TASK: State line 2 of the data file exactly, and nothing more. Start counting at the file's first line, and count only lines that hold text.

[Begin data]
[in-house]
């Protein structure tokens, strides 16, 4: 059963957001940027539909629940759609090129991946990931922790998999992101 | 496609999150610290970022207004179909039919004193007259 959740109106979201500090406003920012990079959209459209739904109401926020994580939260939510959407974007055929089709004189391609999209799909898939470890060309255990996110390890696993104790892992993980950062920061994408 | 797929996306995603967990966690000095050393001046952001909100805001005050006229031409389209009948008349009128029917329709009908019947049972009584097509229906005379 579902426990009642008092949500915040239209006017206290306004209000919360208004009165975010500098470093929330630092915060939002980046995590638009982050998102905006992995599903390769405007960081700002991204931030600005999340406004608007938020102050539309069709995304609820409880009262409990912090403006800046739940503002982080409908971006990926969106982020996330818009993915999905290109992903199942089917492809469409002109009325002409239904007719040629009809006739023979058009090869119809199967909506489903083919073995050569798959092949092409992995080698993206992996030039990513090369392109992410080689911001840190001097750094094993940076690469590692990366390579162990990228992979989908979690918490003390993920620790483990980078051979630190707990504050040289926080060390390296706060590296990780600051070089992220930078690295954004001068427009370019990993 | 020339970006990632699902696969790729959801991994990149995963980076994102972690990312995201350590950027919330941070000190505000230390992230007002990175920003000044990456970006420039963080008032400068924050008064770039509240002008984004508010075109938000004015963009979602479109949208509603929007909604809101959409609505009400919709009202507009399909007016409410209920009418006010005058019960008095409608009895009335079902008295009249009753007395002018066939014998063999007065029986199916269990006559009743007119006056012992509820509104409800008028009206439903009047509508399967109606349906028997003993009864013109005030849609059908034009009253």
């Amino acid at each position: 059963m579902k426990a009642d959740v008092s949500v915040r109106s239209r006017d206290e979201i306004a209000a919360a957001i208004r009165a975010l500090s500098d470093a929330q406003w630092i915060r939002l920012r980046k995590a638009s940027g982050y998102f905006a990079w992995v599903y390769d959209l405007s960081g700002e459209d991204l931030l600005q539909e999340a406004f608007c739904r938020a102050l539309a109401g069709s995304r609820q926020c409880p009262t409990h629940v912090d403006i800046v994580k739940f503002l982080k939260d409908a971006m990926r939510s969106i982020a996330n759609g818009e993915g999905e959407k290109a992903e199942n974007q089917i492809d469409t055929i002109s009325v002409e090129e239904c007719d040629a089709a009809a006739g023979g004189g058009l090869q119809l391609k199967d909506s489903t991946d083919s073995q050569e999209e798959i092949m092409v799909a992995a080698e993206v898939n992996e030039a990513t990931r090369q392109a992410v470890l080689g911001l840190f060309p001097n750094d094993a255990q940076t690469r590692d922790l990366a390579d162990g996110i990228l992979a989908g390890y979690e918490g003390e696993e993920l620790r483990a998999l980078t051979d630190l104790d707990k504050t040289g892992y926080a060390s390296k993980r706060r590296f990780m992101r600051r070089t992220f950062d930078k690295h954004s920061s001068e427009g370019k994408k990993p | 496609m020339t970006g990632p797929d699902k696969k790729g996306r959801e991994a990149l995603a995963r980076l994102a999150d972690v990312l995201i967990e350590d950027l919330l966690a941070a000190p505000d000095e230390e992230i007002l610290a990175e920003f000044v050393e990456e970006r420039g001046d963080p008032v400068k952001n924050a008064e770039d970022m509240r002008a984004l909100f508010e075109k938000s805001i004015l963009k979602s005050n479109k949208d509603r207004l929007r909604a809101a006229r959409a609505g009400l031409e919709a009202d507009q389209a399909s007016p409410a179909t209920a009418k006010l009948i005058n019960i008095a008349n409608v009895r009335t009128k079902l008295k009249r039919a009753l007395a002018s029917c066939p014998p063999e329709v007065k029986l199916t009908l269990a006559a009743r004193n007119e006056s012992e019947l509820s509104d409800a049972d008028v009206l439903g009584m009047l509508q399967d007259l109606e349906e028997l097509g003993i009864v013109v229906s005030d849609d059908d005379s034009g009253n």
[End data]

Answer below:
């Protein structure tokens, strides 16, 4: 059963957001940027539909629940759609090129991946990931922790998999992101 | 496609999150610290970022207004179909039919004193007259 959740109106979201500090406003920012990079959209459209739904109401926020994580939260939510959407974007055929089709004189391609999209799909898939470890060309255990996110390890696993104790892992993980950062920061994408 | 797929996306995603967990966690000095050393001046952001909100805001005050006229031409389209009948008349009128029917329709009908019947049972009584097509229906005379 579902426990009642008092949500915040239209006017206290306004209000919360208004009165975010500098470093929330630092915060939002980046995590638009982050998102905006992995599903390769405007960081700002991204931030600005999340406004608007938020102050539309069709995304609820409880009262409990912090403006800046739940503002982080409908971006990926969106982020996330818009993915999905290109992903199942089917492809469409002109009325002409239904007719040629009809006739023979058009090869119809199967909506489903083919073995050569798959092949092409992995080698993206992996030039990513090369392109992410080689911001840190001097750094094993940076690469590692990366390579162990990228992979989908979690918490003390993920620790483990980078051979630190707990504050040289926080060390390296706060590296990780600051070089992220930078690295954004001068427009370019990993 | 020339970006990632699902696969790729959801991994990149995963980076994102972690990312995201350590950027919330941070000190505000230390992230007002990175920003000044990456970006420039963080008032400068924050008064770039509240002008984004508010075109938000004015963009979602479109949208509603929007909604809101959409609505009400919709009202507009399909007016409410209920009418006010005058019960008095409608009895009335079902008295009249009753007395002018066939014998063999007065029986199916269990006559009743007119006056012992509820509104409800008028009206439903009047509508399967109606349906028997003993009864013109005030849609059908034009009253």